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Clinical characteristics of polymyositis
Myopathic weakness
Evolves over weeks to months, spares facial and eye
muscles, and presents as difficulty in climbing steps, rising
from a chair, lifting objects, combing hair.
Disease onset
Above the age of 18 years
Features the patient DOES NOT have
Rash (characteristic of dermatomyositis)
Family history of neuromuscular diseases
Exposure to myotoxic drugs, especially penicillamine,
and (rarely) statins28, 29
Endocrine disease (hypothyroidism, hyperthyroidism,
hypoparathyroidism, hypercortisolism)
Neurogenic disease (excluded by electromyography and
neurological examination)
Dystrophies and metabolic myopathies (excluded by history
and muscle biopsy)
Inclusion-body myositis (excluded by clinical examination and
muscle biopsy)
Possible associations
Other autoimmune or viral infections, such as:
lupus, rheumatoid arthritis, Sjogren's syndrome, Crohn's
disease, vasculitis, sarcoidosis, primary biliary cirrhosis,
adult celiac disease, chronic graft-versus-host disease,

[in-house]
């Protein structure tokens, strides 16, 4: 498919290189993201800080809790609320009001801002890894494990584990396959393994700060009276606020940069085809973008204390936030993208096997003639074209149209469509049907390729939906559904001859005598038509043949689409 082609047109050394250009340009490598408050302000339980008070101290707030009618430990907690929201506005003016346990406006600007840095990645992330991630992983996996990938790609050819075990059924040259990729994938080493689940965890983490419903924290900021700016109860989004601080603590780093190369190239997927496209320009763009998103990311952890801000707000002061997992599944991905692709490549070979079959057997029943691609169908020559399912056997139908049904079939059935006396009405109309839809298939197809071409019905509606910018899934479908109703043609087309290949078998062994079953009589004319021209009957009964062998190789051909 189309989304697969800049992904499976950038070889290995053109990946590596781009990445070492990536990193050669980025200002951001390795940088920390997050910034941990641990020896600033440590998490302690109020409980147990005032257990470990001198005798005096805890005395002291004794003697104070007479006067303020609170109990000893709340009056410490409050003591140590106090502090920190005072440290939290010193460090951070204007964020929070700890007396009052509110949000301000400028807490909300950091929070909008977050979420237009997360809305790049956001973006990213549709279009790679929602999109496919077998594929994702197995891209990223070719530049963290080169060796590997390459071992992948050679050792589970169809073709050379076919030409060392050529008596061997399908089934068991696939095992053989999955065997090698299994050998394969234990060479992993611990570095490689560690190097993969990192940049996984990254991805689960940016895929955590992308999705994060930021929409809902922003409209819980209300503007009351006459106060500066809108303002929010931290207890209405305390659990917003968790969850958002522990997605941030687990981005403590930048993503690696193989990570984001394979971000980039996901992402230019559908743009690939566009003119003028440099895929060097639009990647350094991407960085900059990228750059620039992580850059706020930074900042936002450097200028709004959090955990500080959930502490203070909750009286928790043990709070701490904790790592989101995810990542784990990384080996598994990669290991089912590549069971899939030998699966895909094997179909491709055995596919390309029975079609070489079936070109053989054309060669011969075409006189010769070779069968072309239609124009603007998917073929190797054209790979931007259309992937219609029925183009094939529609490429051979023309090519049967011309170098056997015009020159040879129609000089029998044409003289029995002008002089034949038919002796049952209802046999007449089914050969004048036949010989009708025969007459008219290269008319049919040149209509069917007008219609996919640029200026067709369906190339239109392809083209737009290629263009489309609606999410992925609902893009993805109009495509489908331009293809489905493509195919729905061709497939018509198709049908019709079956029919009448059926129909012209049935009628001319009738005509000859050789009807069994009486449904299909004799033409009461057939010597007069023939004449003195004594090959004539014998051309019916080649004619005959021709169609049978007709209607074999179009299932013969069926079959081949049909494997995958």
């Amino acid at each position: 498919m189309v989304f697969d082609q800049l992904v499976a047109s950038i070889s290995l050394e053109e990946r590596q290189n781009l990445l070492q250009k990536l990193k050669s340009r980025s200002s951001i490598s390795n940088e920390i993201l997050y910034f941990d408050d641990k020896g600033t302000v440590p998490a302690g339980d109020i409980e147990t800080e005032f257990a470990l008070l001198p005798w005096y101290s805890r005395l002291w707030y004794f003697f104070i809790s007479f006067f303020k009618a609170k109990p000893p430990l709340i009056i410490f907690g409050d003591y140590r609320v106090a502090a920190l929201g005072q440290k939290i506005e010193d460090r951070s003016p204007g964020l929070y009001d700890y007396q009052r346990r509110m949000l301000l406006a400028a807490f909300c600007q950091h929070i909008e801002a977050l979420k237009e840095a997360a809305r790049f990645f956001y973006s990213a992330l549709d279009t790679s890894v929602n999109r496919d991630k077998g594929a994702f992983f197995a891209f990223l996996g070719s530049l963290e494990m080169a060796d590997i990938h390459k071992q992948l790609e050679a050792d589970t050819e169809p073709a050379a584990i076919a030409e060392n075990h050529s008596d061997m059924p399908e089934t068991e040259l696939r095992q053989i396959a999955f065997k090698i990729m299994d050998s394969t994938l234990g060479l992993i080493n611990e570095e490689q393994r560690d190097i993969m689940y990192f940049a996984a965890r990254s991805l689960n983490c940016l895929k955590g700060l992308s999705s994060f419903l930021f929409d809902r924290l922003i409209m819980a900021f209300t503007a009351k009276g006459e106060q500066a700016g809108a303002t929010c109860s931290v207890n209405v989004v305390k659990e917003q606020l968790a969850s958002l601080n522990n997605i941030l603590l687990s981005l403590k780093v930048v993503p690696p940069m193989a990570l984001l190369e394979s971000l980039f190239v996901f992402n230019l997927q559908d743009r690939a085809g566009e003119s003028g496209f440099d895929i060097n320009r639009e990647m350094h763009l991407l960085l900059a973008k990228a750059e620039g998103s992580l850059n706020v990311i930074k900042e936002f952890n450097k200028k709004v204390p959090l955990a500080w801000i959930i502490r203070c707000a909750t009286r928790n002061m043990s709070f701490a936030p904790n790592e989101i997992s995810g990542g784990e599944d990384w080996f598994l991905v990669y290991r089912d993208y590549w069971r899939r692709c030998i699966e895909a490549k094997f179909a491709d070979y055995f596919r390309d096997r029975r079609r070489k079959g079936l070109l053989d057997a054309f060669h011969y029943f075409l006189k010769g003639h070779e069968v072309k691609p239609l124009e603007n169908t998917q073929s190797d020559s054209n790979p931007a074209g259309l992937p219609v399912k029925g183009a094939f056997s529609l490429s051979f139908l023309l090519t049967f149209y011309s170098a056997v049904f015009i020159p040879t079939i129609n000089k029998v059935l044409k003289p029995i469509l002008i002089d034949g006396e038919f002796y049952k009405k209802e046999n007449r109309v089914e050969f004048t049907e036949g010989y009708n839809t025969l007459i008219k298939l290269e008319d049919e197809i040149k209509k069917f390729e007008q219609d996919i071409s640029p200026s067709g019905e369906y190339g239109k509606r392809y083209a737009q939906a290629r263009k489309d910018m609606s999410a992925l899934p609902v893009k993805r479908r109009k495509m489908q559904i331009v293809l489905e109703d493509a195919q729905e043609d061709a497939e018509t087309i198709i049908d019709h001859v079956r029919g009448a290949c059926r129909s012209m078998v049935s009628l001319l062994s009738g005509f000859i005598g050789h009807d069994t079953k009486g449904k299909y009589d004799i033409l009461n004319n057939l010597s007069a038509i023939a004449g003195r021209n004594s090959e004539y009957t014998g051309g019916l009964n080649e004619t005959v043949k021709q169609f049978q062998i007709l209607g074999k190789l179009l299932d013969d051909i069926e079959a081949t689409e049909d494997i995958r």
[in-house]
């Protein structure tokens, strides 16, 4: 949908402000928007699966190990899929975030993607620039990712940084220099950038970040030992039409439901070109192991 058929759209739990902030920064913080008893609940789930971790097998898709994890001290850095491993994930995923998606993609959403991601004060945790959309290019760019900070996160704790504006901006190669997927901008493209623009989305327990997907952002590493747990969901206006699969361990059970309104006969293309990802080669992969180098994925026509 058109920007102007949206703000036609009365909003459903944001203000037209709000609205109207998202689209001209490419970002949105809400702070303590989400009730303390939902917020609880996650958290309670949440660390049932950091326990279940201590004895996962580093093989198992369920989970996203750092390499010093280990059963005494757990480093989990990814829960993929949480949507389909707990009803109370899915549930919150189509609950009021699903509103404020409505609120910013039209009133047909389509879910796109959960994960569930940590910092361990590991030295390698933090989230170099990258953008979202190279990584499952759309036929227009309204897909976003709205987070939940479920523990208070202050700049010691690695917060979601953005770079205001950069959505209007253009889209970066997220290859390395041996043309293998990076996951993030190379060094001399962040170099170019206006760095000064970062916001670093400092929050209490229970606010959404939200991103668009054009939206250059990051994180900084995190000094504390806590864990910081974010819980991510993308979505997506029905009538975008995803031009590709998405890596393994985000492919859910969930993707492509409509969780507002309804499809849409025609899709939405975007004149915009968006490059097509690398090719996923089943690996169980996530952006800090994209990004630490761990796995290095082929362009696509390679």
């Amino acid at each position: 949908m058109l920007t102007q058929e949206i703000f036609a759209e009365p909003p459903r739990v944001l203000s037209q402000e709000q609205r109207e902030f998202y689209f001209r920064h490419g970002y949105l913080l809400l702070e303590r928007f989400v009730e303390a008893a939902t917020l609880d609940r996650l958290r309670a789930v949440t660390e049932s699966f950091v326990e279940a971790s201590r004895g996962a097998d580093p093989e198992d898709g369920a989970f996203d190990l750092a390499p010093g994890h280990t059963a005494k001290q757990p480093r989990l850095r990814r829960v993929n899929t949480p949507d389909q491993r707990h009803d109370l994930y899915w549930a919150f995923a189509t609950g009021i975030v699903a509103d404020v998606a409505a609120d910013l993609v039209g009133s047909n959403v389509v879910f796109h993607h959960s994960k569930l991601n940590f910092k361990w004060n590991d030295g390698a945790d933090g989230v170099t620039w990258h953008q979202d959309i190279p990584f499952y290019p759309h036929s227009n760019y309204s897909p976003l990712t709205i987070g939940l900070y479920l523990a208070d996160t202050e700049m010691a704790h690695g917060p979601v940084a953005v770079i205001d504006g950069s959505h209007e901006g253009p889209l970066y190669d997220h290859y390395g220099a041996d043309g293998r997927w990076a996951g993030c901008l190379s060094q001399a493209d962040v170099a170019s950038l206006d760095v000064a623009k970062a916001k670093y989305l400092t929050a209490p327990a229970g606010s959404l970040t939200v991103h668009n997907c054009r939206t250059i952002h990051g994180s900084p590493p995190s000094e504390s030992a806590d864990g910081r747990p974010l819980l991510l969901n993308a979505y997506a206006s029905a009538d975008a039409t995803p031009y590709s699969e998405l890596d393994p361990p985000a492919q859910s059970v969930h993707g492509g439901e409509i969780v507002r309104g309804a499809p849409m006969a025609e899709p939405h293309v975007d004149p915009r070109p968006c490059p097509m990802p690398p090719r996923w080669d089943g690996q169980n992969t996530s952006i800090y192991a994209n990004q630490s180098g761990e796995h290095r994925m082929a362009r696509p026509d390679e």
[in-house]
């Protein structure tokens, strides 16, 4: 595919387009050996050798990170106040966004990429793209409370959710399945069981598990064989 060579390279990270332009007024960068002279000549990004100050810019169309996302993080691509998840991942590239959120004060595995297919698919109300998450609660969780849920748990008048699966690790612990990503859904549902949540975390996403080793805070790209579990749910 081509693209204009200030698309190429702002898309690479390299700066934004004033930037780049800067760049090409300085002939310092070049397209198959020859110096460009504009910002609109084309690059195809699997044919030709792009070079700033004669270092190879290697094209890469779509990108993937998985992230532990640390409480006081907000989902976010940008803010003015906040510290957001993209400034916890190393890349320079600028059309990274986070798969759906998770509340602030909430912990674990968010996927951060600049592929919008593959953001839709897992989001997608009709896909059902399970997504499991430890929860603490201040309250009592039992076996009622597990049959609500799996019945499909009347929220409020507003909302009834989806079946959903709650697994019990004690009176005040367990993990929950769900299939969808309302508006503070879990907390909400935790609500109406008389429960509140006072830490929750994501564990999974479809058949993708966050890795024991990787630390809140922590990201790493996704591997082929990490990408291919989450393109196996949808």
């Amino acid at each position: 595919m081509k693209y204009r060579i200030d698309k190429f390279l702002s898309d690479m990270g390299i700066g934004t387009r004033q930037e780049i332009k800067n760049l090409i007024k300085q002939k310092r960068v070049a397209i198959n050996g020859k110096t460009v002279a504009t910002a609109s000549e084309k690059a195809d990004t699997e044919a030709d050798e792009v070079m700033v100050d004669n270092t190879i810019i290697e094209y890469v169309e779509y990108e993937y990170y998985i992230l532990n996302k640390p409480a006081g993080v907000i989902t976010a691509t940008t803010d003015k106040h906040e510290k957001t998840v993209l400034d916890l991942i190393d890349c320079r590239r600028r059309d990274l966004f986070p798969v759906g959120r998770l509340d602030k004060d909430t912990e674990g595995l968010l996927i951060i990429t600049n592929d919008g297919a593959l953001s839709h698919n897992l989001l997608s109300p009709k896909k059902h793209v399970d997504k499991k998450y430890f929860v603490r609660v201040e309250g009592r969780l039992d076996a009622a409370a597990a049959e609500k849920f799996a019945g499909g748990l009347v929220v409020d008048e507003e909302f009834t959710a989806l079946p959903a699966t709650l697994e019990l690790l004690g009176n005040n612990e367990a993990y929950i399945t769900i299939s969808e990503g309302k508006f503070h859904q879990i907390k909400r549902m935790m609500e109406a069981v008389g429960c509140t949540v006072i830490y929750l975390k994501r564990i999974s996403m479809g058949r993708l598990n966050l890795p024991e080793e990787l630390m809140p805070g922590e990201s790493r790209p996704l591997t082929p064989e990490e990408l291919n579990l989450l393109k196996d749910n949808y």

discoid lupus, ankylosing spondylitis, Behcet's syndrome,
myasthenia gravis, acne fulminans, dermatitis
herpetiformis, psoriasis, Hashimoto's disease,
granulomatous diseases, agammaglobulinaemia,
Hypereosinophilic syndrome, Lyme disease, Kawasaki
disease, autoimmune thrombocytopenia,
hypergammaglobulinaemic purpura, hereditary
complement deficiency, HIV and HTLV-1 infection.
Reconsider polymyositis
If the diagnosis was based on Bohan and Peter's criteria, in
patients with:
Disease onset before the age of 18
Slow-onset myopathy that evolved over months to years (in
such cases think of inclusion-body myositis or dystrophy)
Fatigue and myalgia, muscle weakness without, even if a
transient rise in creatine kinase activity is seen (such
patients may have fibromyalgia or fasciitis, and their
muscle biopsy sample is normal or shows very few
endomysial inflammatory cells in the septae)
No typical histological features of polymyositis

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